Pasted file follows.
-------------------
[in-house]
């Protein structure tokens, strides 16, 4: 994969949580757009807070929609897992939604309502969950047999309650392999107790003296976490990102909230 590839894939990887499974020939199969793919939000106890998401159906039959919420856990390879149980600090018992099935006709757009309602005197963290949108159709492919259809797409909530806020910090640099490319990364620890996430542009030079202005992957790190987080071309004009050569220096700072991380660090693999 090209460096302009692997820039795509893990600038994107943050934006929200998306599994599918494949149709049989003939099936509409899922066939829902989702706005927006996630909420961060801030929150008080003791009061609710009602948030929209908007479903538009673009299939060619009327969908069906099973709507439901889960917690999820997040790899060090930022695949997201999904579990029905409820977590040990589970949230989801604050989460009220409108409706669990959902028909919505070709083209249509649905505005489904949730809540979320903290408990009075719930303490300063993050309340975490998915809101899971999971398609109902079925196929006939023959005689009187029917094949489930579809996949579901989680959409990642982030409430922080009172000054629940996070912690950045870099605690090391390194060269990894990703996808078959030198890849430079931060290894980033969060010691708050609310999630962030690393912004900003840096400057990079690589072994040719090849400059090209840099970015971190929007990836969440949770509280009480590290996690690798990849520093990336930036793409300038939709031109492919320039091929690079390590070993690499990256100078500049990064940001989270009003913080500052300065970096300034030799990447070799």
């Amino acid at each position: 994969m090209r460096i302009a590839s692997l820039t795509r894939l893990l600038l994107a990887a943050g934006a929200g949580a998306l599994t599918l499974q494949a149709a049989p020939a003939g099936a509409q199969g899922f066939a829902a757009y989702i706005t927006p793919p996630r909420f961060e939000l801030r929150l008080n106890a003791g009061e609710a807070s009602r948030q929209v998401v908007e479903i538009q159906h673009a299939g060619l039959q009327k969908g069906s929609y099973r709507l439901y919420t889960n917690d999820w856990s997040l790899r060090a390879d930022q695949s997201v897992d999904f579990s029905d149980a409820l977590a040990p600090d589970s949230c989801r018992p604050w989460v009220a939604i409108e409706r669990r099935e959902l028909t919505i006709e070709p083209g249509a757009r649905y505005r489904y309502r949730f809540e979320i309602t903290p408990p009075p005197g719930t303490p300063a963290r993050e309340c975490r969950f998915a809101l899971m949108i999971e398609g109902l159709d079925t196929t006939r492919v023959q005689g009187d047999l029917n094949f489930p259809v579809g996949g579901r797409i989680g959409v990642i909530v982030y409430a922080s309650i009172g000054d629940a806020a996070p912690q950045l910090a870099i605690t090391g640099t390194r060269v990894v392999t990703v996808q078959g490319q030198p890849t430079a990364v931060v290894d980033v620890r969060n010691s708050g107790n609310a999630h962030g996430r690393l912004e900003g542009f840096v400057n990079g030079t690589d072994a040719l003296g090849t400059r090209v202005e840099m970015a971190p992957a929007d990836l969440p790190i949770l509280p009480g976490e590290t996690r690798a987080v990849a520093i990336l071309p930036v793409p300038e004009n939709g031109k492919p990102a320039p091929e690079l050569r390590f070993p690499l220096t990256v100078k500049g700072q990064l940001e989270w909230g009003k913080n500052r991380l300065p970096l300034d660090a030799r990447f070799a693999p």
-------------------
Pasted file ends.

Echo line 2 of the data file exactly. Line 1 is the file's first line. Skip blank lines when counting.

């Protein structure tokens, strides 16, 4: 994969949580757009807070929609897992939604309502969950047999309650392999107790003296976490990102909230 590839894939990887499974020939199969793919939000106890998401159906039959919420856990390879149980600090018992099935006709757009309602005197963290949108159709492919259809797409909530806020910090640099490319990364620890996430542009030079202005992957790190987080071309004009050569220096700072991380660090693999 090209460096302009692997820039795509893990600038994107943050934006929200998306599994599918494949149709049989003939099936509409899922066939829902989702706005927006996630909420961060801030929150008080003791009061609710009602948030929209908007479903538009673009299939060619009327969908069906099973709507439901889960917690999820997040790899060090930022695949997201999904579990029905409820977590040990589970949230989801604050989460009220409108409706669990959902028909919505070709083209249509649905505005489904949730809540979320903290408990009075719930303490300063993050309340975490998915809101899971999971398609109902079925196929006939023959005689009187029917094949489930579809996949579901989680959409990642982030409430922080009172000054629940996070912690950045870099605690090391390194060269990894990703996808078959030198890849430079931060290894980033969060010691708050609310999630962030690393912004900003840096400057990079690589072994040719090849400059090209840099970015971190929007990836969440949770509280009480590290996690690798990849520093990336930036793409300038939709031109492919320039091929690079390590070993690499990256100078500049990064940001989270009003913080500052300065970096300034030799990447070799």